Upping your daily fiber comes with a caution: increase your intake slowly to avoid stressing your digestive system, and be sure to drink plenty of fluids alongside it.
Don’t forget Protein
Like fiber, protein also plays a role in helping the feeling of fullness for longer. Focus on lean protein for overall health, such as skinless poultry, fish, beans, soy products, and low-fat or fat-free milk or yogurt. Make sure your meals and snacks have a good source of protein.
Keep your stress in check
Cravings can sometimes stem from emotions such as stress, sadness, or boredom. If your emotions are triggering you to head to the snack cupboard, replace this response with something that will address those feelings. Lots of people find calling a friend, writing in a journal, or going for a walk really helpful.
Get enough ZZZs
Lack of sleep can cause your body to mix up the feelings of tiredness and hunger, so it’s really important to get your beauty sleep! Most adults need between seven and nine hours a night.
For some, totally avoiding the food you’re desperate for can make the cravings even worse. Try allowing yourself a small portion of the food you’re craving now and again. When a food is no longer off-limits, it becomes less desirable. If you do try this strategy, make sure you treat yourself to just a small serving, and stash the original container somewhere out of sight. This way, you won’t accidentally eat more than you meant to.
Try a healthy swap
For others, indulging just a little can be a slippery slope. If one bowl of ice cream quickly turns into three or four, you should consider a healthy food swap instead. Here are some ideas that can help satisfy different types of cravings:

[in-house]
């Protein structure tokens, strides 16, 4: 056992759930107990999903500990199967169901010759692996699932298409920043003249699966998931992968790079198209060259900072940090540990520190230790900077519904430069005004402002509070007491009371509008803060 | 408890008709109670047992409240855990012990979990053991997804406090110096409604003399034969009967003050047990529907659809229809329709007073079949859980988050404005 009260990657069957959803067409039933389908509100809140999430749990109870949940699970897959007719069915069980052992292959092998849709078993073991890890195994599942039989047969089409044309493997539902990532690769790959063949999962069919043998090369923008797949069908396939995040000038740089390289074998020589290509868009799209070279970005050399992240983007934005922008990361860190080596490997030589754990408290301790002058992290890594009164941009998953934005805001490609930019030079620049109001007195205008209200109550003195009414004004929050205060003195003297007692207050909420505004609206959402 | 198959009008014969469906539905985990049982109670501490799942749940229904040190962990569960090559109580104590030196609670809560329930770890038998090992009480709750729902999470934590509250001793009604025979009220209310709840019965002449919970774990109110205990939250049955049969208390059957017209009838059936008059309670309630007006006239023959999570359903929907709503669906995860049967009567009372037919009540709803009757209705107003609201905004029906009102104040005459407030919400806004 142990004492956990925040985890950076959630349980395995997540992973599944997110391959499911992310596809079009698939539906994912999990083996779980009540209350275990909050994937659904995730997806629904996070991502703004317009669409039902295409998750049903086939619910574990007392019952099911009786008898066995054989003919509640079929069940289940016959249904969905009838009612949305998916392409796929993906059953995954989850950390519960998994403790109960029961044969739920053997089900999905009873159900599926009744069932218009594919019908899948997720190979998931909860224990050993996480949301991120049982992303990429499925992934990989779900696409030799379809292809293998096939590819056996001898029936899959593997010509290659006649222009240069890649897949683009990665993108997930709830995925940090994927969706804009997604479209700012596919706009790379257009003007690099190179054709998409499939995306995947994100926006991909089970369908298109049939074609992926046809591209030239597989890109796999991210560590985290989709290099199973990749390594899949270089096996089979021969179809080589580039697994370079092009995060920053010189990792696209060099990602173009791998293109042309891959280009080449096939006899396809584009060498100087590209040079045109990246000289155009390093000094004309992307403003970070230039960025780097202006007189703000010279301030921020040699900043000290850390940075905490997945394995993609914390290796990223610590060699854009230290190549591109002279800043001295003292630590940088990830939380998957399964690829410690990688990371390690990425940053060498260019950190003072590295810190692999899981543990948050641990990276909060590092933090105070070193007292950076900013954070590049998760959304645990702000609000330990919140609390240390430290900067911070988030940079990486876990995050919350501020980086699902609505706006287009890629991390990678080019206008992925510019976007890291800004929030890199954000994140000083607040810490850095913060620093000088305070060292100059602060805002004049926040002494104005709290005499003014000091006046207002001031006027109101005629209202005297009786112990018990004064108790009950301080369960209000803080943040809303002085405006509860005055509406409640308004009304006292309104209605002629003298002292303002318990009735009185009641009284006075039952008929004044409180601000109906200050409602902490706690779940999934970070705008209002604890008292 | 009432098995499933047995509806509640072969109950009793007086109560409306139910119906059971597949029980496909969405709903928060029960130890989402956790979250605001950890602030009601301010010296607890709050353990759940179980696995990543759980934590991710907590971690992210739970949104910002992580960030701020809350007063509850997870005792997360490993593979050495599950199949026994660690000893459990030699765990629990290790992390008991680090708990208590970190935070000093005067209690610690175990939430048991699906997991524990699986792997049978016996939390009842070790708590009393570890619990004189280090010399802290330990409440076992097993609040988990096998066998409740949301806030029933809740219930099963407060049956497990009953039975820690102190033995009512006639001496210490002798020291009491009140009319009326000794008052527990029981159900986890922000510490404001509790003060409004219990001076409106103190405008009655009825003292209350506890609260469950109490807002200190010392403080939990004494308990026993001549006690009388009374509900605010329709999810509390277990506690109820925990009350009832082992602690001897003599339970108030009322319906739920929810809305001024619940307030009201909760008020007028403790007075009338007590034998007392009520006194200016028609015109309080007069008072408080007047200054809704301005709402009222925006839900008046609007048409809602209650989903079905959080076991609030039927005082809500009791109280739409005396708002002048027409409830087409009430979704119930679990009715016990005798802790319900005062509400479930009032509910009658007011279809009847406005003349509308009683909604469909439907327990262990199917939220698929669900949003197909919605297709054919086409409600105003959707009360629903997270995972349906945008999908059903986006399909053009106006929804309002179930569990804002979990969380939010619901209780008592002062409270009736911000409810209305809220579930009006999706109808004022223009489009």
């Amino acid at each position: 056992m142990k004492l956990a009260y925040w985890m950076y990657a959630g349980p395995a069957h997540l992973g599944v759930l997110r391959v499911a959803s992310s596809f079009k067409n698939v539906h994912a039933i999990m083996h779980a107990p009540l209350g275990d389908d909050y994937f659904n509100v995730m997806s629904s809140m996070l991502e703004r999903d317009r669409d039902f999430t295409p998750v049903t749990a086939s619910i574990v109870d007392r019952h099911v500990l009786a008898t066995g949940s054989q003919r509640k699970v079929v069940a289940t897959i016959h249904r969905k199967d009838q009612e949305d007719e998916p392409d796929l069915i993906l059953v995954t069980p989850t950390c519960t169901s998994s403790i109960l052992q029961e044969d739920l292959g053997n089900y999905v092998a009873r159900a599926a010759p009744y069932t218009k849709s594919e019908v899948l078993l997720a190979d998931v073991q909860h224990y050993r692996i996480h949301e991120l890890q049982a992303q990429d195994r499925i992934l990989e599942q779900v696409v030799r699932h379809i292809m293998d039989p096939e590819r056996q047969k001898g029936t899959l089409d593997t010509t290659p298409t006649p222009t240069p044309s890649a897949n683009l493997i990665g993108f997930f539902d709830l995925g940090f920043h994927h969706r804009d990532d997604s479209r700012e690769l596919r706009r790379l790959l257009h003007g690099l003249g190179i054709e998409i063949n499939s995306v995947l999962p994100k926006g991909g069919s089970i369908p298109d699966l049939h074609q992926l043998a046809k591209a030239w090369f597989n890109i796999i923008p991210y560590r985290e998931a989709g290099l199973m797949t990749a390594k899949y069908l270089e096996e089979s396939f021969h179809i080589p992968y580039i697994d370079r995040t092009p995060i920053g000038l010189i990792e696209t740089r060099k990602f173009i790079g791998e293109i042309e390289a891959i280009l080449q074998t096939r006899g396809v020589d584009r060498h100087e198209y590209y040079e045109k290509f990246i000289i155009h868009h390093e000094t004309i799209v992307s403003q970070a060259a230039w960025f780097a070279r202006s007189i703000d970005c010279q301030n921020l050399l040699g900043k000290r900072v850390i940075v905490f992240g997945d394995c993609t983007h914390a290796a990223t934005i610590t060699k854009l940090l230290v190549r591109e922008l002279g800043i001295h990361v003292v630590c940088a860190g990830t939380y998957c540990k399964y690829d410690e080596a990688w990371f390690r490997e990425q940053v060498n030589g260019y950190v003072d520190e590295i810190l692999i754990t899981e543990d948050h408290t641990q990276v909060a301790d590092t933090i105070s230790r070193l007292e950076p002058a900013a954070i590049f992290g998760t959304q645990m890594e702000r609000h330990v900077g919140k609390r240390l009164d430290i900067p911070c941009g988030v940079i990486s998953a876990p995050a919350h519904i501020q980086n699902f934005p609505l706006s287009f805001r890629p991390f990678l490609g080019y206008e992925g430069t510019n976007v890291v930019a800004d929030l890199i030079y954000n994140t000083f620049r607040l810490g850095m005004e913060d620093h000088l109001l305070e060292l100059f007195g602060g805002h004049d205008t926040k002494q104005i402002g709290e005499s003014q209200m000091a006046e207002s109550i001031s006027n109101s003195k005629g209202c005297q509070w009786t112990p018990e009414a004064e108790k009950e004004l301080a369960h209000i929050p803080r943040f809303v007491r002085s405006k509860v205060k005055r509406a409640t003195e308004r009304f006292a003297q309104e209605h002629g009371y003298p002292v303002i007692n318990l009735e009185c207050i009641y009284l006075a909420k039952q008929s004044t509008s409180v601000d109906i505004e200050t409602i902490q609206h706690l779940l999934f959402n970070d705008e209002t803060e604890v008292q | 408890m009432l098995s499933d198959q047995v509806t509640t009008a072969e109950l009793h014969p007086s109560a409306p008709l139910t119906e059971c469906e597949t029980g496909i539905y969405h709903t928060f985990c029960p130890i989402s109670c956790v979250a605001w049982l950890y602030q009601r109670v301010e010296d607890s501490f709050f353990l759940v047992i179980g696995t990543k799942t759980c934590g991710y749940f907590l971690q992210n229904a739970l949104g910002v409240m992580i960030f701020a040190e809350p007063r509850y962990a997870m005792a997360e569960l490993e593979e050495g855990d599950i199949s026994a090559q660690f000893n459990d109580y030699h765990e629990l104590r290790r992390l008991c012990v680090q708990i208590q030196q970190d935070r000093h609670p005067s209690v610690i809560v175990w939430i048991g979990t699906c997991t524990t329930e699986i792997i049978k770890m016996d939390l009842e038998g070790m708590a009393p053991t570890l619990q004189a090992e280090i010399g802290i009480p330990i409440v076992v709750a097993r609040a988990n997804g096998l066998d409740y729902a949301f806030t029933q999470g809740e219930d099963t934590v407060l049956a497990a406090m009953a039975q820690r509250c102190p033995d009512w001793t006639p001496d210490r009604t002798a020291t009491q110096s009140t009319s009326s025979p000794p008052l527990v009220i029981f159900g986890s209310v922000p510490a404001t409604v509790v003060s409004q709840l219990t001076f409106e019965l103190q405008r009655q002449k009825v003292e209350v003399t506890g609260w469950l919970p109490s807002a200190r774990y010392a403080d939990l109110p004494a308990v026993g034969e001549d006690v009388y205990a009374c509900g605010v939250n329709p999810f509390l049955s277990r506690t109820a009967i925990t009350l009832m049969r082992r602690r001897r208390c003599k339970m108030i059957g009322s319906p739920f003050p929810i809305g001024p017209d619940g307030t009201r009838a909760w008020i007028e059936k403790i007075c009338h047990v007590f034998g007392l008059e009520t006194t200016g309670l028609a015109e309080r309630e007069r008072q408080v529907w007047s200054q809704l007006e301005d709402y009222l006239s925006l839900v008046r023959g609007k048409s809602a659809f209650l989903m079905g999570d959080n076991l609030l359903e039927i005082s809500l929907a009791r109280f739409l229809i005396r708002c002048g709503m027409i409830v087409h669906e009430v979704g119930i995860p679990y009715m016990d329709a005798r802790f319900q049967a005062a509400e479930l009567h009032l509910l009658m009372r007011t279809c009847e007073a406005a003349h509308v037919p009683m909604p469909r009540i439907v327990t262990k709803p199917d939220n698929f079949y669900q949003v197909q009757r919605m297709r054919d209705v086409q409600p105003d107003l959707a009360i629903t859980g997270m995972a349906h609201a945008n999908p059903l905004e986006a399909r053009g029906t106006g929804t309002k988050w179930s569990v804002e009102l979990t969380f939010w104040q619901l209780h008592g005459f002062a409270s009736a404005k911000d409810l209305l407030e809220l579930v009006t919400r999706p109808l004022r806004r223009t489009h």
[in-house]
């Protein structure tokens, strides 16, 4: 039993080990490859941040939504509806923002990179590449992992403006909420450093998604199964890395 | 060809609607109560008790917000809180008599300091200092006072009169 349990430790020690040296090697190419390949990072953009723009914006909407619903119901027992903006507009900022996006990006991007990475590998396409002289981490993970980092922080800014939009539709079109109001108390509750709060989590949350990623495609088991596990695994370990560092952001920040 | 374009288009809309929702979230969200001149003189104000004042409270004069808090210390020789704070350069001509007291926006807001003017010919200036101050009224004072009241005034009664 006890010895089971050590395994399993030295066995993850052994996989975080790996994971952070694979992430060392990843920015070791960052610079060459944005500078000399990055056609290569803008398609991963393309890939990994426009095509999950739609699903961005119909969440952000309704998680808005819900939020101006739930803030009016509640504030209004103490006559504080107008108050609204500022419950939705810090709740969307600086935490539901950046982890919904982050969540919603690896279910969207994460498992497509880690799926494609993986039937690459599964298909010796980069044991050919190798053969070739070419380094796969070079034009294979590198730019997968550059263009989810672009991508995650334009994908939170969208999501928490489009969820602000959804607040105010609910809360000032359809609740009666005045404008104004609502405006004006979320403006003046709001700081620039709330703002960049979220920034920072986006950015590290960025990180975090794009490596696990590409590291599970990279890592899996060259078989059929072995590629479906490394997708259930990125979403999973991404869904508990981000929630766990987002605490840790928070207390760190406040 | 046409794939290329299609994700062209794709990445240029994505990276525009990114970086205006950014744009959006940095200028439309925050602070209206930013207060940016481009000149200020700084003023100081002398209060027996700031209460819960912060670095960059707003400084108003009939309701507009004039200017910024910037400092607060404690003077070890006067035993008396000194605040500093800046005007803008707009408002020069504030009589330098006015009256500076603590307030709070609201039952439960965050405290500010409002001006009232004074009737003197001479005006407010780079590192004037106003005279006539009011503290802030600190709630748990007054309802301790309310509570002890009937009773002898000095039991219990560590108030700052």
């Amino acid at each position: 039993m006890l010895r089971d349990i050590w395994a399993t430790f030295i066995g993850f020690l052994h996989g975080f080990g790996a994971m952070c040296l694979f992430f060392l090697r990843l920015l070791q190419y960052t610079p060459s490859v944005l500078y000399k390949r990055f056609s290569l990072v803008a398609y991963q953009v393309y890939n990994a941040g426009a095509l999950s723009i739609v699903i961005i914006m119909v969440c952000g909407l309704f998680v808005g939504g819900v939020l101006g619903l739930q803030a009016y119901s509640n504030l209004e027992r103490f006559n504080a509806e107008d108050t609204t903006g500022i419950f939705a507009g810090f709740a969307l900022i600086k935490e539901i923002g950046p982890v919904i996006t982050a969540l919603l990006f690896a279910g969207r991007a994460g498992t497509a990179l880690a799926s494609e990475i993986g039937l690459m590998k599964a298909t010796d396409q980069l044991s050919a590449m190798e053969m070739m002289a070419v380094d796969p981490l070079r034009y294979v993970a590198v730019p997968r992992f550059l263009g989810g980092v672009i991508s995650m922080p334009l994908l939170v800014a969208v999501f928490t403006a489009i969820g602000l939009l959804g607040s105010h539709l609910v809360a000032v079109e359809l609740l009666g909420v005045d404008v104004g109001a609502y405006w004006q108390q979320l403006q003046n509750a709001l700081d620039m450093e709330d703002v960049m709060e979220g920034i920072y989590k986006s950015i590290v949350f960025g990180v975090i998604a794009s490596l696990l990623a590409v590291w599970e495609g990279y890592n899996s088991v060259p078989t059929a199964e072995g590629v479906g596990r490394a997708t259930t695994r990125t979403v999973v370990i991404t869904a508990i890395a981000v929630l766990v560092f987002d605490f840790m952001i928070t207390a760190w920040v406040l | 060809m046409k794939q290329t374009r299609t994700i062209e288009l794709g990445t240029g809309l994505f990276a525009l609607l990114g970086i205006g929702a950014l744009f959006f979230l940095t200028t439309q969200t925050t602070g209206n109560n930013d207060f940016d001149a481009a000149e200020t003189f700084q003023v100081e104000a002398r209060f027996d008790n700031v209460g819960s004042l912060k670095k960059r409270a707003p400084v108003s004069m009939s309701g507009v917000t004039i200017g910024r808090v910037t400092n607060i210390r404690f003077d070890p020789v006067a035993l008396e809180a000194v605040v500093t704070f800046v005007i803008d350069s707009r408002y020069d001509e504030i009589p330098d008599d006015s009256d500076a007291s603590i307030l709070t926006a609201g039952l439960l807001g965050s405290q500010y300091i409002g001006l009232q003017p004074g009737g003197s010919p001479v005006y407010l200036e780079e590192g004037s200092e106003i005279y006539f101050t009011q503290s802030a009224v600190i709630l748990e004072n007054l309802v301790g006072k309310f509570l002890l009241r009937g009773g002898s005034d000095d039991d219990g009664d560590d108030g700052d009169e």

-Fresh veggies: snap peas, carrots, celery, cucumber, jicama, bell peppers
-Small bite of dark chocolate
-Cocoa with a low calorie or calorie-free sweetener, such as stevia
-Low-fat or fat-free plain yogurt with cocoa powder, lightly sweetened if desired
-Unsweetened chocolate flavoured almond or soy milk
-Fresh or dried fruit
-Frozen banana, thinly sliced or blended
-Plain low-fat or fat-free yogurt topped with fruit
Salty or savory
-A few olives
-Avocado toast or guacamole
-Hummus with pitta bread or whole-grain crackers
Soda or sweetened drinks
-Unsweetened sparkling water
-Infused water: make your own by adding slices of fresh fruits, cucumber, or fresh herbs like mint, basil, or rosemary.
-Add a splash of juice into plain sparkling water for a lightly sweetened sparkling beverage
If you feel preoccupied with food, experience a loss of control when eating, or if you’re concerned that you may have an eating disorder, it’s important to seek professional help. You can find additional resources through the National Eating Disorder Association.
Liz is passionate about helping people improve their health and wellness through lifestyle and nutrition changes, and she is especially interested in diabetes prevention and management. Liz enjoys working with clients to find individualized strategies to improve their health in ways that last. Outside of work, you will likely find her rock climbing, biking, or spending time with her family.